• [0027]
    In a more preferred embodiment, as shown in FIGS. 6 and 7, the axial bearings 82 a that restrict movement of the rotor 31 in the axial directions are initially of increased thickness, such that the interior distance between first and second retaining flanges 22 and 23 is significantly greater than the minimal distance necessary to retain the rotor 31 in the axial direction. This creates a short, cylindrical trackway 80 extending in the axial direction, allowing the rotor 31 to move axially within this trackway 80 in the same manner as a piston moves within a cylinder. When tidal flow 99 occurs in a first direction, the rotor 31 shifts in the direction of water flow, such that the low friction axial or thrust bearings 82 a on the downstream side in combination with the axial journals 81 a limit the shift of the rotor 31 in that direction. When tidal flow 99 reverses to the second direction, the rotor 99 shifts to the opposite side, such that the low friction bearings 82 a on the opposing side, which is now the downstream side, limit the shift of the rotor 31 in the second direction. This shifting of the rotor 31 in relation to the housing 21 can more easily occur because the rotor 31 is of the open center type, such that all retention occurs on the outer rim 33 as opposed to the type of turbine wherein the rotor is mounted onto a central shaft or axle, although it will be appreciated that such axial shifting could be implemented on a shaft based turbine. Over time, the oversize bearings 82 a wear down due to friction effects. FIG. 7 illustrates a turbine 10 that has been in use for an extended time period, in that the axial bearings 82 a have worn down significantly. With tidal flow 99 occurring in the left-to-right direction of the drawing, the rotor 21 shifts to the right. When the tidal flow 99 reverses, as shown by the dashed line, the rotor 31 shifts to the left. Because the housing 21 and axial bearings 82 a are sized to allow for shifting movement of the rotor 31 in the axial directions and because the axial bearings 82 a are of increased thickness such that working life of the bearings 82 a is extended, the time between required maintenance and servicing based on the need to replace the bearings 82 a is greatly extended. Thus the bearings 82 a are designed to operate effectively even after significant wear in the axial direction. In particular, it is preferred if the turbine 10 can operate even if the bearings 82 a have worn down, in the axial direction, to approximately 10% of the original thickness thereof. To accommodate the reciprocating axial shift of the rotor 31, it is preferable to provide extended or oversized radial bearings 82 b relative to axial journals 81 b in the axial direction. The magnet 51 and coil 52 combination is also structured to accommodate the axial shift without significant loss in production. An added feature of the axial shift of the rotor 31 relative to the housing 21 is that debris captured between the rotor 31 and the housing 21 is more readily flushed from the apparatus by the tidal currents, since expansion of the gap between the upstream flange 22 or 23 and the edge of the annular outer rim 33 allows increased current flow within that gap. Another positive feature is that less energy is required to initiate rotation of the rotor 31 from the stationary position, since rotation will begin prior to contact between the downstream anti-friction means and the outer rim 33.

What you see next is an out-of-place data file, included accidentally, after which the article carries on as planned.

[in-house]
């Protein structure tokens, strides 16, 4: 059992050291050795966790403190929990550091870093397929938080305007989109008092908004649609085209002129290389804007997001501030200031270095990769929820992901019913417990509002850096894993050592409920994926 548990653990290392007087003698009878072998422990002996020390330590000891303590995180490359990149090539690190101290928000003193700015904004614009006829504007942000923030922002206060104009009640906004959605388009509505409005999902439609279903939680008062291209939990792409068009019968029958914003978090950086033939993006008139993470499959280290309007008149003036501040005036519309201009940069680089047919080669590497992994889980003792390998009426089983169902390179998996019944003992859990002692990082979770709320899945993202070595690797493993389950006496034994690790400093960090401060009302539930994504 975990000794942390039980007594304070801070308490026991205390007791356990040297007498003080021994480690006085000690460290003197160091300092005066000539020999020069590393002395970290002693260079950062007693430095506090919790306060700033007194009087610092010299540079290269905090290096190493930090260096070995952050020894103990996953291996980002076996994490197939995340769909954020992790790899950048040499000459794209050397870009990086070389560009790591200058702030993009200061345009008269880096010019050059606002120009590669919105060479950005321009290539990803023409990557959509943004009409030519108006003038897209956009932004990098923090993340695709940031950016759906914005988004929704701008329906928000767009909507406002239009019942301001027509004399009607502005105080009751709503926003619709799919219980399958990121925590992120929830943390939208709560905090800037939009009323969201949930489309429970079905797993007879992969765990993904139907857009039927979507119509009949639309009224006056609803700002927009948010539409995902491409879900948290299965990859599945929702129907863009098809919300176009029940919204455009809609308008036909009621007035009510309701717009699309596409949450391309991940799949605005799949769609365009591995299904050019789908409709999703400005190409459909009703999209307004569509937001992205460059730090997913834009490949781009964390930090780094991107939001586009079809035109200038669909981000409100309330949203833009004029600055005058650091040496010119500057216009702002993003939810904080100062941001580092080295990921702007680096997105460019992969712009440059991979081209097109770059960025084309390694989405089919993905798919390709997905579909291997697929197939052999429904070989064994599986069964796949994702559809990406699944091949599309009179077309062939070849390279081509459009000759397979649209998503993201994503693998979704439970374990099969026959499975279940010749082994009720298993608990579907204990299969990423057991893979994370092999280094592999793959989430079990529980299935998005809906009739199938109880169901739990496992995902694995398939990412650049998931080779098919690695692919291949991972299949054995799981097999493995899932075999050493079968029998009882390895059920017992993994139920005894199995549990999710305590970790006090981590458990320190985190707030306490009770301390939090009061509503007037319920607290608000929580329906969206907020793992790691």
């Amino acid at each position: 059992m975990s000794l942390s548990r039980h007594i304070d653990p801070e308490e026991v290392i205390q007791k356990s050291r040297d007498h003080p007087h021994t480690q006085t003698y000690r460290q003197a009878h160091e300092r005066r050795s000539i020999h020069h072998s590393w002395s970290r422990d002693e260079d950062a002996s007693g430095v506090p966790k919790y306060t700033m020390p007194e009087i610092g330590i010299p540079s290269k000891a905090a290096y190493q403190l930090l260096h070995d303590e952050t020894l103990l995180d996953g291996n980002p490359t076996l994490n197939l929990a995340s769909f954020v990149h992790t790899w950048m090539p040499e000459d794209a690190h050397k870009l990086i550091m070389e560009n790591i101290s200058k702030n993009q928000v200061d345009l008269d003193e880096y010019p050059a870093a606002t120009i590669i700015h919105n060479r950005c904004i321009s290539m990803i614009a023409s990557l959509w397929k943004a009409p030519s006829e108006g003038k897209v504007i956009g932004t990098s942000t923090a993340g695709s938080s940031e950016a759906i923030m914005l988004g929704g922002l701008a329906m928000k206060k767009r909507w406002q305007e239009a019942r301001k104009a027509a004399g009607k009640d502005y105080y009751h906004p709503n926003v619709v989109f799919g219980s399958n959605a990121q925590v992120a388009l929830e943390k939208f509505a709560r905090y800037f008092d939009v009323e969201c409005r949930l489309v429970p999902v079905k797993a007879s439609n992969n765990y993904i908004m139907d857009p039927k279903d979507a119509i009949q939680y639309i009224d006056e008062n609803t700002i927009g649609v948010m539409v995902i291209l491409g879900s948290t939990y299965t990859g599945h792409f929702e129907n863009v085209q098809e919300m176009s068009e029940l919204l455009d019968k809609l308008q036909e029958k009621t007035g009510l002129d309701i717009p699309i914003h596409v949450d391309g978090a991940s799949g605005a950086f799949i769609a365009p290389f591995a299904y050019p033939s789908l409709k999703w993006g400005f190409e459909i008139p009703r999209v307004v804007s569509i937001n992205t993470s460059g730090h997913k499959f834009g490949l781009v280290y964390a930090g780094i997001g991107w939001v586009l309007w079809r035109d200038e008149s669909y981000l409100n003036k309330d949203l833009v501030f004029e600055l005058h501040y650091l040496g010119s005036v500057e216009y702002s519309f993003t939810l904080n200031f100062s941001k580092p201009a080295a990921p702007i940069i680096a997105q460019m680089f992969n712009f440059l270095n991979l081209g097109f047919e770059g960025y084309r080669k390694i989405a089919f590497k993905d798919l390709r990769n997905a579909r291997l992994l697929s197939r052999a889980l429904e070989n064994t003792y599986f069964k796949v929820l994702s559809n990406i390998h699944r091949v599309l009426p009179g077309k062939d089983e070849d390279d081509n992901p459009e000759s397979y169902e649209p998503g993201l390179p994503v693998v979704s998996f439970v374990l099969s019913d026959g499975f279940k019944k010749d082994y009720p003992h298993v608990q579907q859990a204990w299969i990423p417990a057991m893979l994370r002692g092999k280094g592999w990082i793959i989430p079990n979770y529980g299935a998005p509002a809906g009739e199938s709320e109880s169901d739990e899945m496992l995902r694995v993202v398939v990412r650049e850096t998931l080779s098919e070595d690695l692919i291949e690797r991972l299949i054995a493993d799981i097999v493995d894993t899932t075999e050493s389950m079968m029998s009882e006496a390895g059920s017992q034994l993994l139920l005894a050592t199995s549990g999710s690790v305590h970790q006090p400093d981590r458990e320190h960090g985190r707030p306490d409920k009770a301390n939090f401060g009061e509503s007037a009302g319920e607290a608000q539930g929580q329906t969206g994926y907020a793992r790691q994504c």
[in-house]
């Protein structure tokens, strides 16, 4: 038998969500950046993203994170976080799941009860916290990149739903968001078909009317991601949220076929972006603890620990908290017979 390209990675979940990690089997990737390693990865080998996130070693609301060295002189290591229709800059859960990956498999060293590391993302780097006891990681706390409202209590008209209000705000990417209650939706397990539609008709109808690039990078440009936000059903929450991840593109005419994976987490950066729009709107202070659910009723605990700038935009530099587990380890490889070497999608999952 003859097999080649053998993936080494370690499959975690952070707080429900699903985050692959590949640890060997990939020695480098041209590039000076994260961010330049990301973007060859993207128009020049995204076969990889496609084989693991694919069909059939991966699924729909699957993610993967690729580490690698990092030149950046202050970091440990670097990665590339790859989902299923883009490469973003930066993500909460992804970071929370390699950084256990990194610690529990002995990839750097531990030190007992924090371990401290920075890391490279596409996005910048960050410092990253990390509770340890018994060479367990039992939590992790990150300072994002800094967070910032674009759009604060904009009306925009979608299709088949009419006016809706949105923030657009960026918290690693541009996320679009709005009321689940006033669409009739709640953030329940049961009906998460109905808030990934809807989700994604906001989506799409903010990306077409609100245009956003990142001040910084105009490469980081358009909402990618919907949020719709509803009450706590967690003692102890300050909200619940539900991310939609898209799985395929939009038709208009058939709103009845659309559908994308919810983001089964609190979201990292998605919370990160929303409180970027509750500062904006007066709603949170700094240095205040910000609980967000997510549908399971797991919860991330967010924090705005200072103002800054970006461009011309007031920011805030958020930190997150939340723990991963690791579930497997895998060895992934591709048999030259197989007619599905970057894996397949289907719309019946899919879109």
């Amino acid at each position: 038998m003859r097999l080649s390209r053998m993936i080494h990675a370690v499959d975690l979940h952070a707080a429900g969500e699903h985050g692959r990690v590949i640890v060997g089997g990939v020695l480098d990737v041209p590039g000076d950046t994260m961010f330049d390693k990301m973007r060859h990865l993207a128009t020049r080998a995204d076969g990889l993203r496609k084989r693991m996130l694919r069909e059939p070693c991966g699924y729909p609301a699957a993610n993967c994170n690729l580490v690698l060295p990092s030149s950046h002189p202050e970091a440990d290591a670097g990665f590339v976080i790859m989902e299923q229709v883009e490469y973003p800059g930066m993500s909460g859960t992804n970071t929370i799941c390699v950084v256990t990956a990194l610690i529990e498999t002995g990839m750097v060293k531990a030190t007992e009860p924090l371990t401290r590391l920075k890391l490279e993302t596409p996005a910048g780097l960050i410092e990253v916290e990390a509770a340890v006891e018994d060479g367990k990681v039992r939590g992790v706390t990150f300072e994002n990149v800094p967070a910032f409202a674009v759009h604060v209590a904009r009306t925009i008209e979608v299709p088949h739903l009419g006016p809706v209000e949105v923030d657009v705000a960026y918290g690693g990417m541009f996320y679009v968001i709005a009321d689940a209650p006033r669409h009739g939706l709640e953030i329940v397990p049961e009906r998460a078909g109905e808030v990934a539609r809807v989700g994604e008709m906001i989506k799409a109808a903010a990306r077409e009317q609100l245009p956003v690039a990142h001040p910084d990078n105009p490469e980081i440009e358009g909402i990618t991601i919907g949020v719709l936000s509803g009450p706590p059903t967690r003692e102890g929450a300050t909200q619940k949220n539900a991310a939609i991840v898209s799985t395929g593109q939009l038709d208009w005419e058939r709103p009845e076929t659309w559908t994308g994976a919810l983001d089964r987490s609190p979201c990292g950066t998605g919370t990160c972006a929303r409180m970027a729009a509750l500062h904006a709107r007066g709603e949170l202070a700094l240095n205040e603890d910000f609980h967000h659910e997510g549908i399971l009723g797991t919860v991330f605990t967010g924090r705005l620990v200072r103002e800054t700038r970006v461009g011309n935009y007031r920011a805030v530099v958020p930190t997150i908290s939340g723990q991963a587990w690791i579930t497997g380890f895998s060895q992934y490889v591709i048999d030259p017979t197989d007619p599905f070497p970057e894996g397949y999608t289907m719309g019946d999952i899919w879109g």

• [0028]
    Alternatively, the anti-friction means may comprise sets of repulsing magnets 61 as shown in FIG. 4. The repulsing magnets 61 are mounted in pairs on the outer rim 33 and the interior periphery surface 24 of housing 21 and retaining flanges 22 and 23 with opposite poles facing each other within a given set, such that the repulsive magnetic force prevents contact between the outer rim 33 and the housing 21 and retaining flanges 22 and 23. In still another alternative embodiment, as shown in FIG. 5, mechanical means may be utilized as the anti-friction means—for example, rollers or other rotating bearings. In the embodiment shown, the anti-friction means comprise drive wheels 41 that are connected by shafts 43 to generator means 42, the rotation of the rotor 31 being directly transferred to the generator means 42 to produce electricity. This final embodiment is the least desirable, as it will be difficult to properly seal these components against fouling and degradation over time.